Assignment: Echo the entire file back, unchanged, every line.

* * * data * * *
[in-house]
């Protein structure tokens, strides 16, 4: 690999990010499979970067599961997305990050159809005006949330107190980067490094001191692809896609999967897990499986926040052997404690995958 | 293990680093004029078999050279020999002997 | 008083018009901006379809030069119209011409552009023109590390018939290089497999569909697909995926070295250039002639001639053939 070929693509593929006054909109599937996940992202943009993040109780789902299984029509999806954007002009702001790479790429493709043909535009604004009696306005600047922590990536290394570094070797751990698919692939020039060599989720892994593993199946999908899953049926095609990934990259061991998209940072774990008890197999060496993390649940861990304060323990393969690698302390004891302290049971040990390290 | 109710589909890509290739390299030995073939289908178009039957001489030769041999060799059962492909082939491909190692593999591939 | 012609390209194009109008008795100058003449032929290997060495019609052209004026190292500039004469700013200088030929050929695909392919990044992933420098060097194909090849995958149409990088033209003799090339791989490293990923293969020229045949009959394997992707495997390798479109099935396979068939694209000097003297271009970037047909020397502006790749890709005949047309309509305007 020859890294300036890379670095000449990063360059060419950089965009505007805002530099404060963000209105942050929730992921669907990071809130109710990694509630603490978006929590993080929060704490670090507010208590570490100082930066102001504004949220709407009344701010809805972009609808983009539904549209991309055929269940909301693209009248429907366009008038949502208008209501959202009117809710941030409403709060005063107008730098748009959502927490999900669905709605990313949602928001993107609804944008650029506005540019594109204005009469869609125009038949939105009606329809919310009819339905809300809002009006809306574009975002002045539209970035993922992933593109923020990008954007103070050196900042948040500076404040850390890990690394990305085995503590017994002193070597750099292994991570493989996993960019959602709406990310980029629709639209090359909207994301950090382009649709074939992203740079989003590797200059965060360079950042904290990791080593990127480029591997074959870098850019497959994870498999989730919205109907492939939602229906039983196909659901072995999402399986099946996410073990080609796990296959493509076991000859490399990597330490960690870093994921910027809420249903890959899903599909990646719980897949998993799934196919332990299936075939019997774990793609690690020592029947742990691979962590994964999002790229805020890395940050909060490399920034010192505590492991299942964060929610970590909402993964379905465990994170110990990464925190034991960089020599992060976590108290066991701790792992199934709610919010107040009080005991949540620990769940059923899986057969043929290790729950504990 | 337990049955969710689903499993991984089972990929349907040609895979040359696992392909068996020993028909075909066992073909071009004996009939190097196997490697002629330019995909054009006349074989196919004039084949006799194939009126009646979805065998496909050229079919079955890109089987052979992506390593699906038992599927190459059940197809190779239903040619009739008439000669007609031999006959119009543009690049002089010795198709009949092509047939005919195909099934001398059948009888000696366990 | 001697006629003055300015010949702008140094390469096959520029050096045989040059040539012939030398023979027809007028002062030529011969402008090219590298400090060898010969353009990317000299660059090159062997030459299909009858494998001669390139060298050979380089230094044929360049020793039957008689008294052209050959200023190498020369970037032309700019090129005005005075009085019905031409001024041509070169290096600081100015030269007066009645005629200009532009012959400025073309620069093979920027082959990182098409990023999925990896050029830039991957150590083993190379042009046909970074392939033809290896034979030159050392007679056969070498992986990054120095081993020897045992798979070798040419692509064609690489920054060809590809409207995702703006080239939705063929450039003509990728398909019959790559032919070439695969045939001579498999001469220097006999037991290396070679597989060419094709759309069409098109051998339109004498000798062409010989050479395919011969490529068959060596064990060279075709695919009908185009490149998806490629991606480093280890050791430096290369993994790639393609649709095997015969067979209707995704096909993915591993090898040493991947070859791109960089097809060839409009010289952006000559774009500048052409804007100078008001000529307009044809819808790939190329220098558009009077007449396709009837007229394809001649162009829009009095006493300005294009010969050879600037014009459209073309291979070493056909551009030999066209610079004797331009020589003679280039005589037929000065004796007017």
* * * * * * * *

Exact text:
[in-house]
């Protein structure tokens, strides 16, 4: 690999990010499979970067599961997305990050159809005006949330107190980067490094001191692809896609999967897990499986926040052997404690995958 | 293990680093004029078999050279020999002997 | 008083018009901006379809030069119209011409552009023109590390018939290089497999569909697909995926070295250039002639001639053939 070929693509593929006054909109599937996940992202943009993040109780789902299984029509999806954007002009702001790479790429493709043909535009604004009696306005600047922590990536290394570094070797751990698919692939020039060599989720892994593993199946999908899953049926095609990934990259061991998209940072774990008890197999060496993390649940861990304060323990393969690698302390004891302290049971040990390290 | 109710589909890509290739390299030995073939289908178009039957001489030769041999060799059962492909082939491909190692593999591939 | 012609390209194009109008008795100058003449032929290997060495019609052209004026190292500039004469700013200088030929050929695909392919990044992933420098060097194909090849995958149409990088033209003799090339791989490293990923293969020229045949009959394997992707495997390798479109099935396979068939694209000097003297271009970037047909020397502006790749890709005949047309309509305007 020859890294300036890379670095000449990063360059060419950089965009505007805002530099404060963000209105942050929730992921669907990071809130109710990694509630603490978006929590993080929060704490670090507010208590570490100082930066102001504004949220709407009344701010809805972009609808983009539904549209991309055929269940909301693209009248429907366009008038949502208008209501959202009117809710941030409403709060005063107008730098748009959502927490999900669905709605990313949602928001993107609804944008650029506005540019594109204005009469869609125009038949939105009606329809919310009819339905809300809002009006809306574009975002002045539209970035993922992933593109923020990008954007103070050196900042948040500076404040850390890990690394990305085995503590017994002193070597750099292994991570493989996993960019959602709406990310980029629709639209090359909207994301950090382009649709074939992203740079989003590797200059965060360079950042904290990791080593990127480029591997074959870098850019497959994870498999989730919205109907492939939602229906039983196909659901072995999402399986099946996410073990080609796990296959493509076991000859490399990597330490960690870093994921910027809420249903890959899903599909990646719980897949998993799934196919332990299936075939019997774990793609690690020592029947742990691979962590994964999002790229805020890395940050909060490399920034010192505590492991299942964060929610970590909402993964379905465990994170110990990464925190034991960089020599992060976590108290066991701790792992199934709610919010107040009080005991949540620990769940059923899986057969043929290790729950504990 | 337990049955969710689903499993991984089972990929349907040609895979040359696992392909068996020993028909075909066992073909071009004996009939190097196997490697002629330019995909054009006349074989196919004039084949006799194939009126009646979805065998496909050229079919079955890109089987052979992506390593699906038992599927190459059940197809190779239903040619009739008439000669007609031999006959119009543009690049002089010795198709009949092509047939005919195909099934001398059948009888000696366990 | 001697006629003055300015010949702008140094390469096959520029050096045989040059040539012939030398023979027809007028002062030529011969402008090219590298400090060898010969353009990317000299660059090159062997030459299909009858494998001669390139060298050979380089230094044929360049020793039957008689008294052209050959200023190498020369970037032309700019090129005005005075009085019905031409001024041509070169290096600081100015030269007066009645005629200009532009012959400025073309620069093979920027082959990182098409990023999925990896050029830039991957150590083993190379042009046909970074392939033809290896034979030159050392007679056969070498992986990054120095081993020897045992798979070798040419692509064609690489920054060809590809409207995702703006080239939705063929450039003509990728398909019959790559032919070439695969045939001579498999001469220097006999037991290396070679597989060419094709759309069409098109051998339109004498000798062409010989050479395919011969490529068959060596064990060279075709695919009908185009490149998806490629991606480093280890050791430096290369993994790639393609649709095997015969067979209707995704096909993915591993090898040493991947070859791109960089097809060839409009010289952006000559774009500048052409804007100078008001000529307009044809819808790939190329220098558009009077007449396709009837007229394809001649162009829009009095006493300005294009010969050879600037014009459209073309291979070493056909551009030999066209610079004797331009020589003679280039005589037929000065004796007017």